Keisha Taylor was significantly impacted by the recent lockdowns which were introduced to curtail the spread of COVID-19.
To add to her challenges, heavy rains associated with one of the tropical storms that impacted the country in August, caused a tree to collapse on a section of her shop resulting in significant damage.
“My customers often complained when there were no movement days because they could not purchase the items they would need to cook or just survive for the day. It also affected my ability to stay open because I am a small entrepreneur. Even if the lockdown is a day, I am affected and my customers are also affected because I lose money and have to be careful with how I purchase stock because the items might not sell and will spoil on me,” she said.
However, the entrepreneur who operates a grocery shop in Arnett Gardens, St. Andrew, has remained resilient by finding creative ways to survive.
“What I have started doing to reduce losses is to pay even closer attention to what my customers purchase. If for instance, they purchase more bag juice and Cheese Trix than bun and cheese, I stock more of those items,” she revealed.
“For some of the popular items, the profit margin is less, but it ensures that I can restock, pay my bills and stay open. I have even began to repair my shop by putting in a permanent structure after a tree fell on it during the heavy rains,” he said.
Joy King, a clothes vendor who operates in the Corporate Area explained she has begun to save more to survive.
“I move about to sell ladies’ items. Therefore, on no movement days I was unable to earn. This was difficult for me because I had to budget properly to ensure I could survive. If it was a slow period after the lockdowns I would have to depend on friends to get by until things picked up. What I have had to do to meet my obligations, for example, is to put a part of each sale towards that so I don’t owe when the time comes to pay. I also purchase stock that is in demand to ensure I can meet the needs of the market,” she said.
Dave Spencer, who operates a canteen at the Comprehensive Clinic on Slipe Road, revealed that the pandemic has also been a challenge for him. However, he points out that he has been able to weather the proverbial storm better than most.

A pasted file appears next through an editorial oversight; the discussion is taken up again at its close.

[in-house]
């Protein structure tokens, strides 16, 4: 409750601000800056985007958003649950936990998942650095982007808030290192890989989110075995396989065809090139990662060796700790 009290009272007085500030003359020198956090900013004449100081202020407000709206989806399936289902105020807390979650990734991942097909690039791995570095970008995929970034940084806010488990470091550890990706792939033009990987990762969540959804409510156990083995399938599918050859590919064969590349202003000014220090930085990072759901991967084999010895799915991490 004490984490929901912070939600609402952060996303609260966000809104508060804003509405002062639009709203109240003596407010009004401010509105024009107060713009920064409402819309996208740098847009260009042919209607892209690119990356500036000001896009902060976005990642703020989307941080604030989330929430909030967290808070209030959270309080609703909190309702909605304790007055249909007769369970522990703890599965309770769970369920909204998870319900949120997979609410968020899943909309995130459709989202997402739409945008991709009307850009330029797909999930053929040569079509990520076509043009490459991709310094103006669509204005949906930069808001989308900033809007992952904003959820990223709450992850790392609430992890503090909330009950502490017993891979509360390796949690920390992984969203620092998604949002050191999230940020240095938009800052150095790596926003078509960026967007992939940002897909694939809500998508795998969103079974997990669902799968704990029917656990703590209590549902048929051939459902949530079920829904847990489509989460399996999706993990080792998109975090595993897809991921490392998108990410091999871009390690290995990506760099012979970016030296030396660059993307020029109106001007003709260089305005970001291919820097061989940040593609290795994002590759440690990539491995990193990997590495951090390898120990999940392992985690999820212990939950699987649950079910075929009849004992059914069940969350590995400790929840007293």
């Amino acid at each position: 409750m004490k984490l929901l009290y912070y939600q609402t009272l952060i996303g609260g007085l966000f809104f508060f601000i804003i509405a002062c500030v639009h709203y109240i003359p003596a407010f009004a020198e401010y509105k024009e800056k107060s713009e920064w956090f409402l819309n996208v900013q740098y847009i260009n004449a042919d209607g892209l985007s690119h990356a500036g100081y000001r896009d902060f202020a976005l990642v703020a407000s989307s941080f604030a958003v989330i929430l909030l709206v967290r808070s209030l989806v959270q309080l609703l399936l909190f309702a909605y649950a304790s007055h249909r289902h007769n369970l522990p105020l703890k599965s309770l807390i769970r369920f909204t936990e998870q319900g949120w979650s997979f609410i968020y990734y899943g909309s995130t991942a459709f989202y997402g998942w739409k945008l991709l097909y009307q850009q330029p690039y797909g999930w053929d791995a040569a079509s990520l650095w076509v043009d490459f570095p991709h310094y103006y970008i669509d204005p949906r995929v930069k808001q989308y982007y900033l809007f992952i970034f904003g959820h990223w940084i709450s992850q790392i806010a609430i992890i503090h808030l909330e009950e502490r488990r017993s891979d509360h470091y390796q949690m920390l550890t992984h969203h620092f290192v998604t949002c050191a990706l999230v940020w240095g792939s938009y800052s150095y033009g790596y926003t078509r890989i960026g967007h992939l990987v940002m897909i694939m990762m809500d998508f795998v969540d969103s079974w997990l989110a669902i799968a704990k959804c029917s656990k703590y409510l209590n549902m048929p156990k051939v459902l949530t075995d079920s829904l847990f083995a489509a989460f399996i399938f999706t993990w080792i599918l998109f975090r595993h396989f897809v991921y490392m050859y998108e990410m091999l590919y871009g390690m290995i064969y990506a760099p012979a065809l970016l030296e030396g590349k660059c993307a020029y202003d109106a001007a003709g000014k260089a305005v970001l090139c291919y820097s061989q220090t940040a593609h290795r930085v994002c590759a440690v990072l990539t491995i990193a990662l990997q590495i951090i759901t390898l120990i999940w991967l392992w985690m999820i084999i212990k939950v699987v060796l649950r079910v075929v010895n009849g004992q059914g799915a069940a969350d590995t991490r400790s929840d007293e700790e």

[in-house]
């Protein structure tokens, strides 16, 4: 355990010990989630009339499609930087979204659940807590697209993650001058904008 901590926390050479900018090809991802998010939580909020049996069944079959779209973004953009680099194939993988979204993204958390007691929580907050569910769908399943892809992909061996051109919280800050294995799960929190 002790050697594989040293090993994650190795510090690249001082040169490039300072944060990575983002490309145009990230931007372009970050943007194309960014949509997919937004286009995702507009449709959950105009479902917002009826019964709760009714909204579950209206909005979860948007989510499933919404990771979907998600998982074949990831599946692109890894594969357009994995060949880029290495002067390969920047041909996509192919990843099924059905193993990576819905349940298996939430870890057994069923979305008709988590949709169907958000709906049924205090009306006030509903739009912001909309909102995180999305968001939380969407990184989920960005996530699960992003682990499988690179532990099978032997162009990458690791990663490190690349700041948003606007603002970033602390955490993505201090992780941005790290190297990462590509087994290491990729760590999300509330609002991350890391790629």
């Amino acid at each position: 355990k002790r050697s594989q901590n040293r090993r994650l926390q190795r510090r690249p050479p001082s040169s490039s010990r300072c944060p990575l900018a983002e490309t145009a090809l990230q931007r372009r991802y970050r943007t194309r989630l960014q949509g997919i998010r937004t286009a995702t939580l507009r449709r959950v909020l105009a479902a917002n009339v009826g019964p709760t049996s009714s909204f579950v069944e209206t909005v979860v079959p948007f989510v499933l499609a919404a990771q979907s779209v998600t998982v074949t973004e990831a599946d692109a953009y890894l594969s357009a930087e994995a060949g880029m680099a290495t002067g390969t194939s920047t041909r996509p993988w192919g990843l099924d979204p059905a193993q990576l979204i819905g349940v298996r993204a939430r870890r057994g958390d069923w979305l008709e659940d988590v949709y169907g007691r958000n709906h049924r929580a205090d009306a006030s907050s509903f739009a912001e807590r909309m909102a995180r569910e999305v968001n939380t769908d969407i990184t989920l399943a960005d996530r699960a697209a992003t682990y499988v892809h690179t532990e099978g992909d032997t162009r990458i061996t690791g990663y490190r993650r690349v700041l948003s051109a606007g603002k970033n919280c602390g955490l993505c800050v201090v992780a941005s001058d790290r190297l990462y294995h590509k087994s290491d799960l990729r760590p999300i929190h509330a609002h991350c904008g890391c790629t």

“The early days of the pandemic were challenging because we were uncertain as to what would happen,” he said. “Fortunately for me, my overhead costs were not as high other persons, but it impacted me because in the early days many persons would have opted to stay home and so this affected us.”
He points out that he has since recovered from the early setback and has urged other entrepreneurs to be creative.
“It will be difficult to survive especially if you have overheads and associated costs,” he said. “Owing to this, it is time to be creative. You may not make a profit, but your aim is to survive. One thing you can do is stagger your employees work hours so you don’t have to send them home. Also, if you are in the food business, register with the E-commerce National Delivery System, (ENDS) and see how you can offer your services on that platform,” he advised.
“Also, try to take advantage of the grants being offered by the Government and find creative ways to market and sell your items. It is difficult, but the first goal is to stay afloat.”
Miss Taylor adds that she also budgets properly to ensure that she can meet her obligations.
“Before the pandemic I could say I would use this day’s sale to pay my loans and bills and another day to do something else. With the lockdowns I am unable to do that although it is now just on a Sunday. What I have done is to put down a portion of my earnings daily to ensure that when the bills are due they can be paid,” she shared.
Mrs Gillian Hyde, Deputy Managing Director, JN Bank Small Business Loans explained that the pandemic has shown the resilience of the small and micro business owners.
“Micro and small entrepreneurs have always been resilient. However, the pandemic has shown how adept they are at surviving and reinventing themselves to remain in business,” she stated. “Many have found creative ways to save and meet their obligations while others have pivoted and now operate differently. The lockdowns impacted them and they’re trying to find ways to survive and I am confident that many will rebound from this period even stronger.”